• Getting real
    June 24,2014

    Henry Paulson Jr. was the treasury secretary who presided over the financial collapse of 2008 and the emergency measures put in place to prevent an even worse collapse. Whatever degree of credibility he has been able to maintain following those events, it is clear, at least, that he is on intimate terms with folly and disaster.

    Thatís why the oped piece he wrote for The New York Times on Sunday was so interesting. He likened the financial collapse to climate change: In the financial crisis, the failure correctly to perceive risk brought with it enormous costs; in the case of climate change, there is enormous risk in doing nothing.

    It is a sign of the times that itís significant news when a prominent Republican admits that climate change, caused by humans, is a reality. Paulson counts as a prominent Republican: a former Wall Street titan who served in the cabinet of President George W. Bush. That makes his understanding of the climate crisis significant, even if most fellow Republicans view his position as a heresy that must be dismissed out of hand.

    Paulson is joining with Michael Bloomberg, former mayor of New York, and Tom Steyer, retired hedge fund manager and activist Democrat, to form what they call the Risky Business project to raise awareness of the need for a carbon tax to curb carbon emissions.

    As columnist Paul Krugman of The New York Times argues, a carbon tax is the most obvious, elegant and potentially effective solution to the problem of carbon emissions, but it stands little chance of adoption by a Congress where Republicans have virtual veto power. For that reason, Krugman is urging Paulson and others to get real about a variety of second-best choices, such as the Environmental Protection Agencyís regulations about emissions from power plants and fuel-efficiency standards. Itís easy to be for a proposal that stands little likelihood of approval.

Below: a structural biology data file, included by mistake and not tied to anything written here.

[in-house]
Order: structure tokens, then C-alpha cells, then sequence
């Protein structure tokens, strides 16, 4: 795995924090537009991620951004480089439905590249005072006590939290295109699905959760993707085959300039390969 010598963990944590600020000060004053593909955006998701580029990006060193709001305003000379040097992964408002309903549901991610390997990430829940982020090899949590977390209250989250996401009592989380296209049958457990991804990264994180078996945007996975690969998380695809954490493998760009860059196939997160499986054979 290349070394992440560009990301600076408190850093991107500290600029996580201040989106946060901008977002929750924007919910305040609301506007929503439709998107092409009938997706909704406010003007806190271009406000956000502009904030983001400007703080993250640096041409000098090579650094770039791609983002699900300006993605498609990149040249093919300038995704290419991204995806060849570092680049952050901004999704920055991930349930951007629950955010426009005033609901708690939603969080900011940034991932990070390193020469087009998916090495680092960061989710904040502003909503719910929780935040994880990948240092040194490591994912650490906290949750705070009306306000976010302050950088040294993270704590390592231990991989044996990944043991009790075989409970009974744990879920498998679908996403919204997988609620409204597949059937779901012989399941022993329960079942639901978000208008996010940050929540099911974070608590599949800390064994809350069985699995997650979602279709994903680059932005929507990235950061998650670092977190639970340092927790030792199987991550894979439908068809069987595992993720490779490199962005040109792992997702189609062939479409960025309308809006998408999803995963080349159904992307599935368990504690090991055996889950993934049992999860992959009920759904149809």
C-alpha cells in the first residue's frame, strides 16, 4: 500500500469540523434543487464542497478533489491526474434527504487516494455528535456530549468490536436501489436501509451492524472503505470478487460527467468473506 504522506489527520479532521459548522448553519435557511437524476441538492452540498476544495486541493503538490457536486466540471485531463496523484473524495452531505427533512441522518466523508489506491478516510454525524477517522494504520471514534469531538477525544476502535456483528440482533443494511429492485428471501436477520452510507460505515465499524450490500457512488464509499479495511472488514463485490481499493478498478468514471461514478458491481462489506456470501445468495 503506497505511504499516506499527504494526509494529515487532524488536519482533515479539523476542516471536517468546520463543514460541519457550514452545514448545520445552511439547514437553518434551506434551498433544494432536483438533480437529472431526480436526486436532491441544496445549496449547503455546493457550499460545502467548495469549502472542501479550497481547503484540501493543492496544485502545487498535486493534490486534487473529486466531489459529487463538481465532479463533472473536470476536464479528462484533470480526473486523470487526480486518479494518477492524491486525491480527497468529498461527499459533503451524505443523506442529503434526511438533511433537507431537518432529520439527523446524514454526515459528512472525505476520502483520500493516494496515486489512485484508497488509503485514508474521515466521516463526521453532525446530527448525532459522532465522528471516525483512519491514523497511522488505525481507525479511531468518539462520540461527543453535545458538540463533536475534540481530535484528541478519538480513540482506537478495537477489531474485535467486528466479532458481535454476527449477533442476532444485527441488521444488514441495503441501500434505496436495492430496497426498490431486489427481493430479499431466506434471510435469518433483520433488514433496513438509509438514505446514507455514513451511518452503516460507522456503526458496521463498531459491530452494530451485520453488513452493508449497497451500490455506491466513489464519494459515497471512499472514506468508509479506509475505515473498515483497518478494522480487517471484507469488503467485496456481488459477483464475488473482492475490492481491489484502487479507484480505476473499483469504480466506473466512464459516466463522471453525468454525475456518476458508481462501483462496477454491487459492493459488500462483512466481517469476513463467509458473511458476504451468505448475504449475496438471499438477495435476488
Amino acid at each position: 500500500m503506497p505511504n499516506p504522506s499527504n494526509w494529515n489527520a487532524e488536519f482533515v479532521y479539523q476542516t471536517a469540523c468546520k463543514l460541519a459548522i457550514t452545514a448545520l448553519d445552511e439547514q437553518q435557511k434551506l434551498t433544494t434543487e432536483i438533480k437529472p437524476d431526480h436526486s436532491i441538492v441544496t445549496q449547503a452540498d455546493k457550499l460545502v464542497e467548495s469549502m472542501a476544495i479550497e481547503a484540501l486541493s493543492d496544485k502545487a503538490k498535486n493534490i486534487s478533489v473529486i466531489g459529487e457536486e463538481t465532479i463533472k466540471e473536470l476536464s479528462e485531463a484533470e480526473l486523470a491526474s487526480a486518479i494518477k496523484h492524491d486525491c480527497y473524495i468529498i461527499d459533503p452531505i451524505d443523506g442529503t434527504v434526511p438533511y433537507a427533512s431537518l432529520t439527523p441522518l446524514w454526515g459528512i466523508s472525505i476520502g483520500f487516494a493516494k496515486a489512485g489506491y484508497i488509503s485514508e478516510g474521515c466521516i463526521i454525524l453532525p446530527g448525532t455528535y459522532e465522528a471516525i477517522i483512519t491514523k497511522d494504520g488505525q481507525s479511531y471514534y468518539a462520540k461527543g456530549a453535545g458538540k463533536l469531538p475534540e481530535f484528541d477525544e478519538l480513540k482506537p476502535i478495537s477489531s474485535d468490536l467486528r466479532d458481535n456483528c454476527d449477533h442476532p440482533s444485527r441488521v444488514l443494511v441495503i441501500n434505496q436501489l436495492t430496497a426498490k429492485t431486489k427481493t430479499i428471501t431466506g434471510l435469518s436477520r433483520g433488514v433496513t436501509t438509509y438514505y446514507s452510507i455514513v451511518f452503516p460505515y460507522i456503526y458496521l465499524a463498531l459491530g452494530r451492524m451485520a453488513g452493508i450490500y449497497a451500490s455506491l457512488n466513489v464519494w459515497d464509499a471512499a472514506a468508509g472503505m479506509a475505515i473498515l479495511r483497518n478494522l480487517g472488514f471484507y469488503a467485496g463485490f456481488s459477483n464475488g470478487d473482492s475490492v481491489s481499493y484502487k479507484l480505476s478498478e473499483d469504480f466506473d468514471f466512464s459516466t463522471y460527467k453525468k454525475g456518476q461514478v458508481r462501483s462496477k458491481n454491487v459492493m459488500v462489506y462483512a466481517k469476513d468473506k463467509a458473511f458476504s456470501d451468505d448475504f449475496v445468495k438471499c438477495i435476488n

But before dismissing the carbon tax out of hand, itís worth thinking about why it is an elegant solution. The carbon tax is based on basic economics and the mechanisms of the marketplace. At present the price of fossil fuels is artificially low because consumers do not have to shoulder its full costs. Rather, the cost of the damage caused by consumption of fossil fuels is passed along to the society as a whole, and the Earth. It is like the factory that leaves behind poisonous, polluted land without paying for its cleanup, instead leaving that job to the government. Waste from the consumption of fossil fuels is ending up in the atmosphere, and we will all pay a price for that.

    Every time we buy gasoline, we are encouraging the warming of the planet. But if the price of fossil fuels were higher, a number of things would happen. There would be market pressure to make more efficient vehicles and to produce electricity from alternative fuels. The cycle of innovation that has already brought down the price of solar energy would speed up, and solar technology would become even more effective and affordable. Whole new industries would crop up, as they have already.

    Republicans can be counted on to oppose all tax increases, even one with effects as beneficial as a carbon tax. Supporters of the carbon tax say that the burden on ordinary citizens could be eased by using revenue from the carbon tax for rebates, which would be especially useful if they were rebates that paid for energy innovation.

    Republicans in Congress are lined up to do the bidding of the fossil fuel industries, and heretical words from Paulson are not likely to change their loyalties. But for Paulson to take a stand on climate change is an indicator that the business community is less and less a solid bloc. The Koch brothers are the notorious billionaire climate change deniers who have been funding a campaign of resistance and disinformation. Paulson, Bloomberg and Steyer are showing us that there are others within the business community who are more reality-based.

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